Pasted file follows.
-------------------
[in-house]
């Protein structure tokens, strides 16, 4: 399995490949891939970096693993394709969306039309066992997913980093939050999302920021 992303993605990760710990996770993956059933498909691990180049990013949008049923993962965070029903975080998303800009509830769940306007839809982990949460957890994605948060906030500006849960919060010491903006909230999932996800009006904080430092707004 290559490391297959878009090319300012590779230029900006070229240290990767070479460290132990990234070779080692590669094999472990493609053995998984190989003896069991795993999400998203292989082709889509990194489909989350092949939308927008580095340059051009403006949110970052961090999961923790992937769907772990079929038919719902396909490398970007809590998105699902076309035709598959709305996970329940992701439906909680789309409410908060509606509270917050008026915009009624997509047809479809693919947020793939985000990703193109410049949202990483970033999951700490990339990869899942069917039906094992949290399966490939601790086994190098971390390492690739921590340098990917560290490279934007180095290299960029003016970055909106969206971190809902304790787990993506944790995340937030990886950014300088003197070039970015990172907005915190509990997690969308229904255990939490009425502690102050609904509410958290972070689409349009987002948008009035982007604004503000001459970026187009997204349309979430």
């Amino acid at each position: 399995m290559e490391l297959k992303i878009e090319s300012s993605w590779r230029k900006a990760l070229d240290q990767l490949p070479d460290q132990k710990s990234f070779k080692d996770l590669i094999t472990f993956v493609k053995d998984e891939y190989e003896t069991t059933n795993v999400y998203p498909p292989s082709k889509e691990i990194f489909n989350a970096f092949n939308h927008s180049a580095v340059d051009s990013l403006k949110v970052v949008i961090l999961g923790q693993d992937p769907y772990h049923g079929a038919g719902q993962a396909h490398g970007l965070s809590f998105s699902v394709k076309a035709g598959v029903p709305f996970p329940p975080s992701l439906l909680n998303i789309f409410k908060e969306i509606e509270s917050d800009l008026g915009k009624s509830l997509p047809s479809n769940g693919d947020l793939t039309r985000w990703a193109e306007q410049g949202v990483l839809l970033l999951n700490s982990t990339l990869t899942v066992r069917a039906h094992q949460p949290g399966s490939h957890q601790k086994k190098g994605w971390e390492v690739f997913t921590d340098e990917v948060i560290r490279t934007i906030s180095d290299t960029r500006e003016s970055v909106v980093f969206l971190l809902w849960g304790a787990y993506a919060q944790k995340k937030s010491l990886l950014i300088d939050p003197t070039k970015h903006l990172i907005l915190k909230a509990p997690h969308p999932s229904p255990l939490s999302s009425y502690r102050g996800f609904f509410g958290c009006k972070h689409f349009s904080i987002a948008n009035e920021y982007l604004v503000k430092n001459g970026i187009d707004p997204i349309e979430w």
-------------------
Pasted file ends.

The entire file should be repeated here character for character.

[in-house]
């Protein structure tokens, strides 16, 4: 399995490949891939970096693993394709969306039309066992997913980093939050999302920021 992303993605990760710990996770993956059933498909691990180049990013949008049923993962965070029903975080998303800009509830769940306007839809982990949460957890994605948060906030500006849960919060010491903006909230999932996800009006904080430092707004 290559490391297959878009090319300012590779230029900006070229240290990767070479460290132990990234070779080692590669094999472990493609053995998984190989003896069991795993999400998203292989082709889509990194489909989350092949939308927008580095340059051009403006949110970052961090999961923790992937769907772990079929038919719902396909490398970007809590998105699902076309035709598959709305996970329940992701439906909680789309409410908060509606509270917050008026915009009624997509047809479809693919947020793939985000990703193109410049949202990483970033999951700490990339990869899942069917039906094992949290399966490939601790086994190098971390390492690739921590340098990917560290490279934007180095290299960029003016970055909106969206971190809902304790787990993506944790995340937030990886950014300088003197070039970015990172907005915190509990997690969308229904255990939490009425502690102050609904509410958290972070689409349009987002948008009035982007604004503000001459970026187009997204349309979430």
């Amino acid at each position: 399995m290559e490391l297959k992303i878009e090319s300012s993605w590779r230029k900006a990760l070229d240290q990767l490949p070479d460290q132990k710990s990234f070779k080692d996770l590669i094999t472990f993956v493609k053995d998984e891939y190989e003896t069991t059933n795993v999400y998203p498909p292989s082709k889509e691990i990194f489909n989350a970096f092949n939308h927008s180049a580095v340059d051009s990013l403006k949110v970052v949008i961090l999961g923790q693993d992937p769907y772990h049923g079929a038919g719902q993962a396909h490398g970007l965070s809590f998105s699902v394709k076309a035709g598959v029903p709305f996970p329940p975080s992701l439906l909680n998303i789309f409410k908060e969306i509606e509270s917050d800009l008026g915009k009624s509830l997509p047809s479809n769940g693919d947020l793939t039309r985000w990703a193109e306007q410049g949202v990483l839809l970033l999951n700490s982990t990339l990869t899942v066992r069917a039906h094992q949460p949290g399966s490939h957890q601790k086994k190098g994605w971390e390492v690739f997913t921590d340098e990917v948060i560290r490279t934007i906030s180095d290299t960029r500006e003016s970055v909106v980093f969206l971190l809902w849960g304790a787990y993506a919060q944790k995340k937030s010491l990886l950014i300088d939050p003197t070039k970015h903006l990172i907005l915190k909230a509990p997690h969308p999932s229904p255990l939490s999302s009425y502690r102050g996800f609904f509410g958290c009006k972070h689409f349009s904080i987002a948008n009035e920021y982007l604004v503000k430092n001459g970026i187009d707004p997204i349309e979430w």